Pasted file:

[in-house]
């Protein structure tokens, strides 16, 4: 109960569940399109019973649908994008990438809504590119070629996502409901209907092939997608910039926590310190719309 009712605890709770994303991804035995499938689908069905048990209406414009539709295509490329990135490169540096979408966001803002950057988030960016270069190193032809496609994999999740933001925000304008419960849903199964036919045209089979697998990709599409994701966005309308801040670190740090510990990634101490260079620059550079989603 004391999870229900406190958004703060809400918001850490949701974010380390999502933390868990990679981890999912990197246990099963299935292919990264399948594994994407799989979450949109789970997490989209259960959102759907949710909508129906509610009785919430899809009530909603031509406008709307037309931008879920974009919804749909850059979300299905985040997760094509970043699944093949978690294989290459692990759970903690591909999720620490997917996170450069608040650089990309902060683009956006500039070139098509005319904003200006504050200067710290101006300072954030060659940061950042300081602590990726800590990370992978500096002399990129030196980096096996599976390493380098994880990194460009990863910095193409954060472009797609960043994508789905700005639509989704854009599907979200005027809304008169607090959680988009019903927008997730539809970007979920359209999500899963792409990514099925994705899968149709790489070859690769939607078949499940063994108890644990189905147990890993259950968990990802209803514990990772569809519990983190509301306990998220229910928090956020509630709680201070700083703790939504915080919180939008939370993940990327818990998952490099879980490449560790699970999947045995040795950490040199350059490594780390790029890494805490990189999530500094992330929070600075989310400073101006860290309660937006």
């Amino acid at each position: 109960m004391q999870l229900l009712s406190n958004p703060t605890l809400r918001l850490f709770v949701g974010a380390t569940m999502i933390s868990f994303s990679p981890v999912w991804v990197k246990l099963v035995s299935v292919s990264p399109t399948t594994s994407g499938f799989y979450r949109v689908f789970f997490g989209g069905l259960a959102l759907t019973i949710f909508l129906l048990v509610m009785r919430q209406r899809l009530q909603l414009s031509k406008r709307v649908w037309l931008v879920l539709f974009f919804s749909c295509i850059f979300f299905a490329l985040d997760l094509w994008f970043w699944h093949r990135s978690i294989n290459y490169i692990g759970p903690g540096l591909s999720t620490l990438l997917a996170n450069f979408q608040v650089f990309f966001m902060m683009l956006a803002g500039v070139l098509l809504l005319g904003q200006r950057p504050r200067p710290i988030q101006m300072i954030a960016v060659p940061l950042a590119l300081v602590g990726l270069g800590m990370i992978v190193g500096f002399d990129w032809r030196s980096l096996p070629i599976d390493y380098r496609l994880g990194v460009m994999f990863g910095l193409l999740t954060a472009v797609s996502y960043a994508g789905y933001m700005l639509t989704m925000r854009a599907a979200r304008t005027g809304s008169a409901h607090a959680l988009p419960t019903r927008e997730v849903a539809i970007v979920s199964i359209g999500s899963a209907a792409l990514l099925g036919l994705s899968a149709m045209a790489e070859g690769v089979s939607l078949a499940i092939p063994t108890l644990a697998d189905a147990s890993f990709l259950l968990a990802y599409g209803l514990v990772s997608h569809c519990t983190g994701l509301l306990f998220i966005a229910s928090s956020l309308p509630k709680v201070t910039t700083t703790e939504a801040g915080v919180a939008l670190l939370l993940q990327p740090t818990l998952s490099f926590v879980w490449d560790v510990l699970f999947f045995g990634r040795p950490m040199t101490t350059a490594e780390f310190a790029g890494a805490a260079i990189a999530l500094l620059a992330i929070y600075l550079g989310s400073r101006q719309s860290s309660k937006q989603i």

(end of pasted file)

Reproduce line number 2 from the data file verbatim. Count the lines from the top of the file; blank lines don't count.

């Protein structure tokens, strides 16, 4: 109960569940399109019973649908994008990438809504590119070629996502409901209907092939997608910039926590310190719309 009712605890709770994303991804035995499938689908069905048990209406414009539709295509490329990135490169540096979408966001803002950057988030960016270069190193032809496609994999999740933001925000304008419960849903199964036919045209089979697998990709599409994701966005309308801040670190740090510990990634101490260079620059550079989603 004391999870229900406190958004703060809400918001850490949701974010380390999502933390868990990679981890999912990197246990099963299935292919990264399948594994994407799989979450949109789970997490989209259960959102759907949710909508129906509610009785919430899809009530909603031509406008709307037309931008879920974009919804749909850059979300299905985040997760094509970043699944093949978690294989290459692990759970903690591909999720620490997917996170450069608040650089990309902060683009956006500039070139098509005319904003200006504050200067710290101006300072954030060659940061950042300081602590990726800590990370992978500096002399990129030196980096096996599976390493380098994880990194460009990863910095193409954060472009797609960043994508789905700005639509989704854009599907979200005027809304008169607090959680988009019903927008997730539809970007979920359209999500899963792409990514099925994705899968149709790489070859690769939607078949499940063994108890644990189905147990890993259950968990990802209803514990990772569809519990983190509301306990998220229910928090956020509630709680201070700083703790939504915080919180939008939370993940990327818990998952490099879980490449560790699970999947045995040795950490040199350059490594780390790029890494805490990189999530500094992330929070600075989310400073101006860290309660937006």